The Rule of Three
Until you can define the problem in three different ways, you don’t really understand the problem.
– From Donald C. Gause and Gerald Weinberg’s excellent book Are your lights on?
This is sage advice, because how you define your problem dictates how you attempt to solve it. Quick fixes are often attempted because the problem solver cannot look beyond the perceived gap and tries to resolve discrepancies immediately. This leads to solution-chasing behavior, where new fixes are attempted to close the gap, but the situation worsens because the underlying root cause is left unaddressed.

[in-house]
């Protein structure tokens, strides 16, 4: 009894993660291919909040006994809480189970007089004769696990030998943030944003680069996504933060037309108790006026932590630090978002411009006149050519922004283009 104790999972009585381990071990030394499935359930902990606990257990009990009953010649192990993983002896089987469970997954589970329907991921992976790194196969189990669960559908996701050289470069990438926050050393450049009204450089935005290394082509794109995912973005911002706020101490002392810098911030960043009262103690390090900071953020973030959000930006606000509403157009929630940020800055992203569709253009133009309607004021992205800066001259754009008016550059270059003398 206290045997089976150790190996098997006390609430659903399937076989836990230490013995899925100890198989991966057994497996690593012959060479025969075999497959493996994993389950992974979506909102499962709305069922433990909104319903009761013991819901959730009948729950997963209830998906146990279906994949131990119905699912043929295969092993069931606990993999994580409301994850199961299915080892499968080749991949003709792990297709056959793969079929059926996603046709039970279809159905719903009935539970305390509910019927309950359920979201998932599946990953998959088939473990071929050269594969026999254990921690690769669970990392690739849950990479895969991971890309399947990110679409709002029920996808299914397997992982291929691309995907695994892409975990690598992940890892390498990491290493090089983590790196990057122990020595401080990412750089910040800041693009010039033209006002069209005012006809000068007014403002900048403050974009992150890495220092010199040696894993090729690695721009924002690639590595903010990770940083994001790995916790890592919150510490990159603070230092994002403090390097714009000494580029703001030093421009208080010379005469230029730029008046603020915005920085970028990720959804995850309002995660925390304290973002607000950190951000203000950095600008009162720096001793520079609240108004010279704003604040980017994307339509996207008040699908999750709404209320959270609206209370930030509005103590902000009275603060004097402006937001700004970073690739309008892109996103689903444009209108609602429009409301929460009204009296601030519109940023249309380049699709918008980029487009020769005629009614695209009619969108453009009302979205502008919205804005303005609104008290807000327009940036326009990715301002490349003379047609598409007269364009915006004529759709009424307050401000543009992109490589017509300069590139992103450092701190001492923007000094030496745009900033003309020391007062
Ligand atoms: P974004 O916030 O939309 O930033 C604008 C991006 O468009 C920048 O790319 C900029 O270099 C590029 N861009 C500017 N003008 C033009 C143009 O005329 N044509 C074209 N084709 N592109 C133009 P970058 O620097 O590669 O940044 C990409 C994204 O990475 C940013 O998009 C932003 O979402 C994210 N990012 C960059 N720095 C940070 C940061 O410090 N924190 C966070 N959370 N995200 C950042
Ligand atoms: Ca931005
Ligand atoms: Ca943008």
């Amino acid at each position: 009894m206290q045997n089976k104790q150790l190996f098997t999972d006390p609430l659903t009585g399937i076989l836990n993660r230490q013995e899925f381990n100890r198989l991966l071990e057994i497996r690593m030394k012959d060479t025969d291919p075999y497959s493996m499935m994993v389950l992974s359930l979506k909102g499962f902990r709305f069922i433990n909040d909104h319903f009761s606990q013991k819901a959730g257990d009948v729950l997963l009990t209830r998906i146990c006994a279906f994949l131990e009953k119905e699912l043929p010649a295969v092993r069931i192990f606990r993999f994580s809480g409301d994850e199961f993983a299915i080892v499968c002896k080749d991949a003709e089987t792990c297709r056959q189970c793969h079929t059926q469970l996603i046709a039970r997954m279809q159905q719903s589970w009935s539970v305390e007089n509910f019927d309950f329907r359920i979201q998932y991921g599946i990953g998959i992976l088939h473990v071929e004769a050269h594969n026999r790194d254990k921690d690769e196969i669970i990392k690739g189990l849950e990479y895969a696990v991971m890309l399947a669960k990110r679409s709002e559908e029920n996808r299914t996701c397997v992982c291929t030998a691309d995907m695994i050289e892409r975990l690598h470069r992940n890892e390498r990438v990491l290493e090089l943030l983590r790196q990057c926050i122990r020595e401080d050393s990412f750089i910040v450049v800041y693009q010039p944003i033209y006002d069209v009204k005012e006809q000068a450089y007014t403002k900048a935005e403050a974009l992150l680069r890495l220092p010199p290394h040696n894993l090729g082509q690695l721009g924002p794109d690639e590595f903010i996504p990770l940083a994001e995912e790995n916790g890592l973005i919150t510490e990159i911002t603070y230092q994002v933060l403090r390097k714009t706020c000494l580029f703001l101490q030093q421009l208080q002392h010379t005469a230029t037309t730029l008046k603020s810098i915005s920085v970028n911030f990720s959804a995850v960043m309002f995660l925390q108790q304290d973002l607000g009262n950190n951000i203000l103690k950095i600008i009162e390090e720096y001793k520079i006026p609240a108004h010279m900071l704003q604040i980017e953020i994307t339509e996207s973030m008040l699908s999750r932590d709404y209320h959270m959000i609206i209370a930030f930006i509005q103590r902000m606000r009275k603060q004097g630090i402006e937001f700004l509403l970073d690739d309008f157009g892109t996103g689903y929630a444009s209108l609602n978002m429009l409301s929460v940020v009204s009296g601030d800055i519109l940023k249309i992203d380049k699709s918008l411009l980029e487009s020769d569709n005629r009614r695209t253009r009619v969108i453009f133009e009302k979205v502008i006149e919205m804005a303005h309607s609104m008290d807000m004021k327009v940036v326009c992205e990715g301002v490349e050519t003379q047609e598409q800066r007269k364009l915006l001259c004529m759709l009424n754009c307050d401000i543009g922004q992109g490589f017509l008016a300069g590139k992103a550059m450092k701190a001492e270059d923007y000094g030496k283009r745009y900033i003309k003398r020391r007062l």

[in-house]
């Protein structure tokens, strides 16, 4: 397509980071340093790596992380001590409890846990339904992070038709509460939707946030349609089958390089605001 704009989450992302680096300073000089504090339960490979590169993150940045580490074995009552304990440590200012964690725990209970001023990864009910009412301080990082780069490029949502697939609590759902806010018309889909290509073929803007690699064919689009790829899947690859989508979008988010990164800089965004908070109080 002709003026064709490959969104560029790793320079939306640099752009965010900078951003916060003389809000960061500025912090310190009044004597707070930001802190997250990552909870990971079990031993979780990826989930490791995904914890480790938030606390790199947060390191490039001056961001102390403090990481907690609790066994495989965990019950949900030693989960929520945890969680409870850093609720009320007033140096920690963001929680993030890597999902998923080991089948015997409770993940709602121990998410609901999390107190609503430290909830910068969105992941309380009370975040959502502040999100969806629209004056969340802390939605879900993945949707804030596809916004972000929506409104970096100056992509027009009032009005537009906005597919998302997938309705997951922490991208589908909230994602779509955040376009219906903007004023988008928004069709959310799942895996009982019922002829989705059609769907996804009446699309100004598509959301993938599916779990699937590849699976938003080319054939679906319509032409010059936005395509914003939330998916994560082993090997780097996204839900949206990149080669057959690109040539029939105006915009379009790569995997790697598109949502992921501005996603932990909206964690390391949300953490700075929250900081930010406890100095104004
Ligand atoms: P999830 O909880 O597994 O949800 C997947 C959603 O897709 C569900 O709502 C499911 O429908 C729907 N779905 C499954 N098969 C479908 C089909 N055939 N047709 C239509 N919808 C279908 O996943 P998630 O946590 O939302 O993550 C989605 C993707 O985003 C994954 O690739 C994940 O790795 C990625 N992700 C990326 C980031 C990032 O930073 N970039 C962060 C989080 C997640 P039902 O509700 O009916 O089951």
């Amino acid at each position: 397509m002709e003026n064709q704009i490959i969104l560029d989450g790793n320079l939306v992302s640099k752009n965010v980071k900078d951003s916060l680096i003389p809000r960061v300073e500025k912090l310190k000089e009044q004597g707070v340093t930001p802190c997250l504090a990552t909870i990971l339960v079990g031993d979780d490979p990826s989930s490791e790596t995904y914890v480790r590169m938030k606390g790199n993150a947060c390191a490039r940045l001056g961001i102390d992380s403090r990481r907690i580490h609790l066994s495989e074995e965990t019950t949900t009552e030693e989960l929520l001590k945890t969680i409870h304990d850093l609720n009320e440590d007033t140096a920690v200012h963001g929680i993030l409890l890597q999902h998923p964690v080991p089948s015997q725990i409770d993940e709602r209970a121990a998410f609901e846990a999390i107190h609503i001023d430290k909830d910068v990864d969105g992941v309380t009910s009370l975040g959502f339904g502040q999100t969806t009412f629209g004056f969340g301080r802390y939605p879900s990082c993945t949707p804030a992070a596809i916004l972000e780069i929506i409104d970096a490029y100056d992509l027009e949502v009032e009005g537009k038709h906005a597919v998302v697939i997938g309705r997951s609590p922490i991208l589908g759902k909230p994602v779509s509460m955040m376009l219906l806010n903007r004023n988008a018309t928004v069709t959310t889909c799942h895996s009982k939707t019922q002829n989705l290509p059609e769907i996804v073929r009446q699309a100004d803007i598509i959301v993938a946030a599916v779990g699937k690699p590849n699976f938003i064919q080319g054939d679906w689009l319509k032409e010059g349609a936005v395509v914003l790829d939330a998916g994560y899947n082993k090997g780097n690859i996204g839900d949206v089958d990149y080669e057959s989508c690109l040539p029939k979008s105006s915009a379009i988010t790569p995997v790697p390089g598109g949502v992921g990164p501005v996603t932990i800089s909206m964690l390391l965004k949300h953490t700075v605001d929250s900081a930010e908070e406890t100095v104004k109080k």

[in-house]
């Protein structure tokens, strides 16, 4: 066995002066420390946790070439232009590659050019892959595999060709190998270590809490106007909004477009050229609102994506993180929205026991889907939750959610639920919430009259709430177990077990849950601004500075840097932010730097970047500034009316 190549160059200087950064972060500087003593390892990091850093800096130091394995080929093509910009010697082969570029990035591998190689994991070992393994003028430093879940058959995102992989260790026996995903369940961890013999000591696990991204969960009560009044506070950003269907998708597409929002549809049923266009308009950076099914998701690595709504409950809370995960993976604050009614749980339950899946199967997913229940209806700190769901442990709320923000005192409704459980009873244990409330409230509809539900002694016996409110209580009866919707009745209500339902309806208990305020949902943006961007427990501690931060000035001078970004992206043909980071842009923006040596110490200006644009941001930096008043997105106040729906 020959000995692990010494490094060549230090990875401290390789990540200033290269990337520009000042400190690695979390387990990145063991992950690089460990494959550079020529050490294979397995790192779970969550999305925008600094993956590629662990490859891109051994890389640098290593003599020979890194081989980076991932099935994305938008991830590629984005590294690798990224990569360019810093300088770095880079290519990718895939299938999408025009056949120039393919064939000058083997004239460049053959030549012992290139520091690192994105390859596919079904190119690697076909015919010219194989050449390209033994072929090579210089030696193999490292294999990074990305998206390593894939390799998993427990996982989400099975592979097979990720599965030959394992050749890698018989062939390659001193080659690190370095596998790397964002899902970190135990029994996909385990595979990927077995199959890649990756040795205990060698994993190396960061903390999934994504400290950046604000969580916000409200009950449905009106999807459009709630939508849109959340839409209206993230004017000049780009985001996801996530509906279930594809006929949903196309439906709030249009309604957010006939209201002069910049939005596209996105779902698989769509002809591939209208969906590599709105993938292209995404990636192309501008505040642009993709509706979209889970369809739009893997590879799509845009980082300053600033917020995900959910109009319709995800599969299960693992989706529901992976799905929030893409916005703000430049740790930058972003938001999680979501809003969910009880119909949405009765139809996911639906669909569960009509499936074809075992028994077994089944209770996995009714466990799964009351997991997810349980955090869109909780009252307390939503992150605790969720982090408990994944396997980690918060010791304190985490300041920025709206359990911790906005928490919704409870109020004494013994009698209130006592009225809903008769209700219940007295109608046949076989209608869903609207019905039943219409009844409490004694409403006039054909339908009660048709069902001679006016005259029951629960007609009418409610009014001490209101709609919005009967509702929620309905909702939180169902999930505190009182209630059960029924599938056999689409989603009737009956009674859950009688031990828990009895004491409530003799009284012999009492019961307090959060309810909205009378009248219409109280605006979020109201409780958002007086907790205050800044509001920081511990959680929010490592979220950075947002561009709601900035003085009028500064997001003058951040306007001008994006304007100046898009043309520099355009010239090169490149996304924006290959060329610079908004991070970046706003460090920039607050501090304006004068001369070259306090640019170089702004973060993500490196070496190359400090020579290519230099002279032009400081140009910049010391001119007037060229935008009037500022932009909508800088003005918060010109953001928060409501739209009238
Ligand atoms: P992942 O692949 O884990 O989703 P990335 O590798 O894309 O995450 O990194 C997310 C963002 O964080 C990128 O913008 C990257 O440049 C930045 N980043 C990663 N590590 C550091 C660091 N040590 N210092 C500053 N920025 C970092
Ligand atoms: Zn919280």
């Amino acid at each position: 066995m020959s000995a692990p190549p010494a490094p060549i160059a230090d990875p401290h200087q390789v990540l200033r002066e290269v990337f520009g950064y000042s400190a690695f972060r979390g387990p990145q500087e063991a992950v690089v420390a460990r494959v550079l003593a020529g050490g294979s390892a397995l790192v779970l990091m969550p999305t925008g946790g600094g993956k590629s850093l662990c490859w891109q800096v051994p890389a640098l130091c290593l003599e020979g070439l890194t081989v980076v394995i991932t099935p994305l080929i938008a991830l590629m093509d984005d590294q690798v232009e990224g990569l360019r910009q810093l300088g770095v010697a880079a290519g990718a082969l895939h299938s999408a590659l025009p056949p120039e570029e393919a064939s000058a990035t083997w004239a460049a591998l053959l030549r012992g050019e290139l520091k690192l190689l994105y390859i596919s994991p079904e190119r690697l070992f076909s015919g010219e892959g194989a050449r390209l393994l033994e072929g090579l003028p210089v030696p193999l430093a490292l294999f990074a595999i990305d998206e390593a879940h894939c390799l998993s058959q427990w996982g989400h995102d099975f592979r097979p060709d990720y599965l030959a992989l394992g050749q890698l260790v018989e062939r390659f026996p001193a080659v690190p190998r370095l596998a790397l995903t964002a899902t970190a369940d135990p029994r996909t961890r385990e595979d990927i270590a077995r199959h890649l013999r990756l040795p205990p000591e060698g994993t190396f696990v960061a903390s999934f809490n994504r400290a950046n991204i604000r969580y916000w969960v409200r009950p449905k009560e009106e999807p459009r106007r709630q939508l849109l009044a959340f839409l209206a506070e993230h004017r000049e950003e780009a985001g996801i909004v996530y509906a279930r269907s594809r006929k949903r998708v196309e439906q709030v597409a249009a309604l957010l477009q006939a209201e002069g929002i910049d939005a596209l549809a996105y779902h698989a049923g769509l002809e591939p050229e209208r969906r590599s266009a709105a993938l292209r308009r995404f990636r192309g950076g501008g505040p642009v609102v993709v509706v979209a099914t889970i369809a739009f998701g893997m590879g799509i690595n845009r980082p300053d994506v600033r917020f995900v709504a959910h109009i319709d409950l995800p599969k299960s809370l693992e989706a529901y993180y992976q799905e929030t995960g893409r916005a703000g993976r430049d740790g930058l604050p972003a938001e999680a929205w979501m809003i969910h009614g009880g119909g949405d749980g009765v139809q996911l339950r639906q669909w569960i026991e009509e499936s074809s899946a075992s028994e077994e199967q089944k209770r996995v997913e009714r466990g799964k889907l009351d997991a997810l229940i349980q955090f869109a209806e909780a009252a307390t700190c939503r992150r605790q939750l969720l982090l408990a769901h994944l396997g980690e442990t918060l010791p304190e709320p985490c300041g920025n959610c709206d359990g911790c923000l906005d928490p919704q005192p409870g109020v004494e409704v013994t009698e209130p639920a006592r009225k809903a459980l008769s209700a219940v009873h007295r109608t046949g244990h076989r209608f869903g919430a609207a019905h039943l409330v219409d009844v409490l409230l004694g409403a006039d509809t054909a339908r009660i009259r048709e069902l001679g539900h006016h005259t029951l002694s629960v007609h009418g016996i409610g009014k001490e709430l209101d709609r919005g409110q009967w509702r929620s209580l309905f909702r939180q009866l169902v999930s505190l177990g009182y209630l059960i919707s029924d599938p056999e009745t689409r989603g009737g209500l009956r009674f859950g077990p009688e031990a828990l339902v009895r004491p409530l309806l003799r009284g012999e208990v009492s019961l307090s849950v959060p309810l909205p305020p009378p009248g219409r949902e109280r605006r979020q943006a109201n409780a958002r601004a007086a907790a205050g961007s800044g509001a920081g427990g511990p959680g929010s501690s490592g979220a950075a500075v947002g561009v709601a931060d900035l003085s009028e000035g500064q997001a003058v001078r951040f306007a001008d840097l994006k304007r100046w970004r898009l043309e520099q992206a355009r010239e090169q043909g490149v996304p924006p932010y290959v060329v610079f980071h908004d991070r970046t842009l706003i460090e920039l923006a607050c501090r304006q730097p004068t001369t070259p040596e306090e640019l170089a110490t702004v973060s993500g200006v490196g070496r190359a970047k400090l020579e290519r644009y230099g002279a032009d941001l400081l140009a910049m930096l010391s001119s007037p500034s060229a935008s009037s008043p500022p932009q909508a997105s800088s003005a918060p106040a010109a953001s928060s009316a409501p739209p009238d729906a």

Never mistake a solution to be your problem, especially if it is your own solution. Too often we are enamored by our solutions, and we consider these magic pills for all kinds of problems. Many managers make this mistake where they assume that they can push their favored techniques as solutions onto others. Acts of leadership on the other hand are empowering. Leaders enable people to take action on their own terms.
Check out our article on Leadership stances for problem-solving to find out how leaders approach problem-solving.